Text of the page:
Useful models of loop kernel runtimes on out-of-order architectures require an analysis of the the in-core performance behavior of instructions and their dependencies. While an instruction throughput prediction sets a lower bound to the kernel runtime, the critical path defines an upper bound. Such predictions are an essential part of analytic (i.e., white-box) performance models like the Roofline and ECM model. They enable a better understanding of the performance-relevant interactions between hardware architecture and loop code.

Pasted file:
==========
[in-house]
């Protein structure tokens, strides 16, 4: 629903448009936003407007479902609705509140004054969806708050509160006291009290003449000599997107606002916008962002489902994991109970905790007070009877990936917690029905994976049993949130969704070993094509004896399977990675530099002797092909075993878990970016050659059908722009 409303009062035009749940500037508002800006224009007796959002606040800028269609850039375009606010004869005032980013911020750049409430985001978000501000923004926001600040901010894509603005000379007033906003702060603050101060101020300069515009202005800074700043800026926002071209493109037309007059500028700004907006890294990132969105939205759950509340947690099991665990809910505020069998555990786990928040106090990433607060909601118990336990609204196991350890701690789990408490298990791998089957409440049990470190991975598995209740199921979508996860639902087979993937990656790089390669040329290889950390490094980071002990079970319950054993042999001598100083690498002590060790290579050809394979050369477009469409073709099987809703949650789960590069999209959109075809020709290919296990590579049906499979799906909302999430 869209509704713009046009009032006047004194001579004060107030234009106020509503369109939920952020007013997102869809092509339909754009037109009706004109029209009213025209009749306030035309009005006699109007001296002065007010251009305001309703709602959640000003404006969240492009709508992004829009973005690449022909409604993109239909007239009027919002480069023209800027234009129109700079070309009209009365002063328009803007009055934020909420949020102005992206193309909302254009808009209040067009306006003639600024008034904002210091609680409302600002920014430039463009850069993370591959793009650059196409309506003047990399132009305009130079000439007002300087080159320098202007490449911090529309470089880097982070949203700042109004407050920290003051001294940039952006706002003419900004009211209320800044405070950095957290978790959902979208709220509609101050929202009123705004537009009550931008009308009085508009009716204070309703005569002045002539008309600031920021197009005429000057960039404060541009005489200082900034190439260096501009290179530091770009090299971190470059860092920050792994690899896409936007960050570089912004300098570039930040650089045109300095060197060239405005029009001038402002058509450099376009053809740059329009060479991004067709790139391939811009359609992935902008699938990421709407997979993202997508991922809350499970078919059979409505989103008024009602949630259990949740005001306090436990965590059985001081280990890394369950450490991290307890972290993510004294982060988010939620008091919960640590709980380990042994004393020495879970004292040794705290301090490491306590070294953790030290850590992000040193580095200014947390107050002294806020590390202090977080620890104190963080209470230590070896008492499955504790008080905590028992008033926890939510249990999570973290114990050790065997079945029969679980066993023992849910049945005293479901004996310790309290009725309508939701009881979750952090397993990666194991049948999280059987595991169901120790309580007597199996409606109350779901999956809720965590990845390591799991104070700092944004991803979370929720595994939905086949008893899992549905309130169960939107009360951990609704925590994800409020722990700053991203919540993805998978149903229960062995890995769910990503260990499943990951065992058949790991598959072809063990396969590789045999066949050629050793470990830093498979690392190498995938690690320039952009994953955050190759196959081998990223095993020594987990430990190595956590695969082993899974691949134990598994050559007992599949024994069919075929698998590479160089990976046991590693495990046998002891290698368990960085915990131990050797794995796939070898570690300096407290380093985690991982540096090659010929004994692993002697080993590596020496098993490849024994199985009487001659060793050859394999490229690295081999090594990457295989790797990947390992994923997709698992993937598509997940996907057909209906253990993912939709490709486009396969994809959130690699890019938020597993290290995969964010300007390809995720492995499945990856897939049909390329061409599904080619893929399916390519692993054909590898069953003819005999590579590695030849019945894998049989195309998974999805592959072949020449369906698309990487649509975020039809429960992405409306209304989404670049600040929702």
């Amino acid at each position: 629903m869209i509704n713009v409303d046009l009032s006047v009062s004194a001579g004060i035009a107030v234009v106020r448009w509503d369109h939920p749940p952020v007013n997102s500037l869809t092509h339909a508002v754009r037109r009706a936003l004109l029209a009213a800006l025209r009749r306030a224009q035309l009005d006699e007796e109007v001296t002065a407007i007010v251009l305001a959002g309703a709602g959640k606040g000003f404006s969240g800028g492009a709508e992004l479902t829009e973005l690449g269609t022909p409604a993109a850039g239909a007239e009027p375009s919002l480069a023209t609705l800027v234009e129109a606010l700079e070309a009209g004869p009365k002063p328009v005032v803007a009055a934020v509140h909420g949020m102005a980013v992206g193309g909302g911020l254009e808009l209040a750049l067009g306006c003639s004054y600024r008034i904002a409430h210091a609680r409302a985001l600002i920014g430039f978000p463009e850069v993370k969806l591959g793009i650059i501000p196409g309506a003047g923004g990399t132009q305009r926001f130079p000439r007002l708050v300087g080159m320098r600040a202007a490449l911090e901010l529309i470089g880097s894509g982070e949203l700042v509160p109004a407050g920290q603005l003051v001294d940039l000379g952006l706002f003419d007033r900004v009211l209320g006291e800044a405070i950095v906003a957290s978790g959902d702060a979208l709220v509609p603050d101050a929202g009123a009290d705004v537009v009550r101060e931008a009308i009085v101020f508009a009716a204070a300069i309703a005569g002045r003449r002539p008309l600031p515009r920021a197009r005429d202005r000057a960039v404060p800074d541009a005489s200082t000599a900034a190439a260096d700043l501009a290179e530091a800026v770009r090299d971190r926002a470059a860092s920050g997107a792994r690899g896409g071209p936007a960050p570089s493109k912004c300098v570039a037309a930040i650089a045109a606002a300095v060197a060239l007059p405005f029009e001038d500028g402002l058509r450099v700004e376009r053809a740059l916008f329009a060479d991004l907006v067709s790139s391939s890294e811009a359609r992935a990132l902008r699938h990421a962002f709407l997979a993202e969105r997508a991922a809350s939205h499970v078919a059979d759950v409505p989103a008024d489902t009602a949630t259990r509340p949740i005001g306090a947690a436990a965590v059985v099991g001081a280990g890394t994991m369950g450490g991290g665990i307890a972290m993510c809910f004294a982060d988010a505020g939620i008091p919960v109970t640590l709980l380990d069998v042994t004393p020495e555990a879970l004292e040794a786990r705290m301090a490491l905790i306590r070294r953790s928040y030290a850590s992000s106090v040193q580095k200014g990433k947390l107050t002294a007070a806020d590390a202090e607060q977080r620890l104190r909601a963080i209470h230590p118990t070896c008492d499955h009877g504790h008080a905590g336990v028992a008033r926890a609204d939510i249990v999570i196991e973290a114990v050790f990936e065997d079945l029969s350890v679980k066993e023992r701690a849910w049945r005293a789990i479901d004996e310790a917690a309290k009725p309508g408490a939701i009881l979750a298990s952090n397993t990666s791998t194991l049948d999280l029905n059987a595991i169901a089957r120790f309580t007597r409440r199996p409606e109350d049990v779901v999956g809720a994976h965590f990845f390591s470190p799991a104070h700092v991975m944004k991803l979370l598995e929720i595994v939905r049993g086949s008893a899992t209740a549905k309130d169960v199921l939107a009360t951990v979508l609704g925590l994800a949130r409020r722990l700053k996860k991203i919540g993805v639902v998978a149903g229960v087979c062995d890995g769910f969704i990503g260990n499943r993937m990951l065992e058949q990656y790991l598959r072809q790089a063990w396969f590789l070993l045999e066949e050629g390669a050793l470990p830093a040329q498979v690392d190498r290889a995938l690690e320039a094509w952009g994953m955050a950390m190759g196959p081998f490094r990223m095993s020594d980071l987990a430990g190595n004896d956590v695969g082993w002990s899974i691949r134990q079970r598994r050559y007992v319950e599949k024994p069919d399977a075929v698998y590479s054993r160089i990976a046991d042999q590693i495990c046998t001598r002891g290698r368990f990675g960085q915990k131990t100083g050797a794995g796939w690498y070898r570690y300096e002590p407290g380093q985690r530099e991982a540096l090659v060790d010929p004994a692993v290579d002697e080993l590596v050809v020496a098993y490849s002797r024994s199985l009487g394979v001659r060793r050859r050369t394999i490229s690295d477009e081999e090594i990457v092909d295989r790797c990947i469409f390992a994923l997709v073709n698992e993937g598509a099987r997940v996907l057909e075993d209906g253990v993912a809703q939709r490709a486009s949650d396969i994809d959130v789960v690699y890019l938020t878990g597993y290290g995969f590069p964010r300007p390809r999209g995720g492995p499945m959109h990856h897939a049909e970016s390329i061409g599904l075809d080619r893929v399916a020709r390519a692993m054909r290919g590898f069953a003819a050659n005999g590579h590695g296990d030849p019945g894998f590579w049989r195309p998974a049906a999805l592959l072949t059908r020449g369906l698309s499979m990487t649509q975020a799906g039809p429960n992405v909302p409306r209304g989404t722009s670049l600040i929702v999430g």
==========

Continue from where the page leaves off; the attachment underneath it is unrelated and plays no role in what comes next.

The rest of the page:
The Open Source Architecture Code Analyzer (OSACA) is a static analysis tool for predicting the execution time of sequential loops. It previously supported only x86 (Intel and AMD) architectures and simple, optimistic full-throughput execution. We have heavily extended OSACA to support ARM instructions and critical path prediction including the detection of loop-carried dependencies, which turns it into a versatile cross-architecture modeling tool. We show runtime predictions for code on Intel Cascade Lake, AMD Zen, and Marvell Vulcan micro-architectures based on machine models from available documentation and semi-automatic benchmarking. The predictions are compared with actual measurements.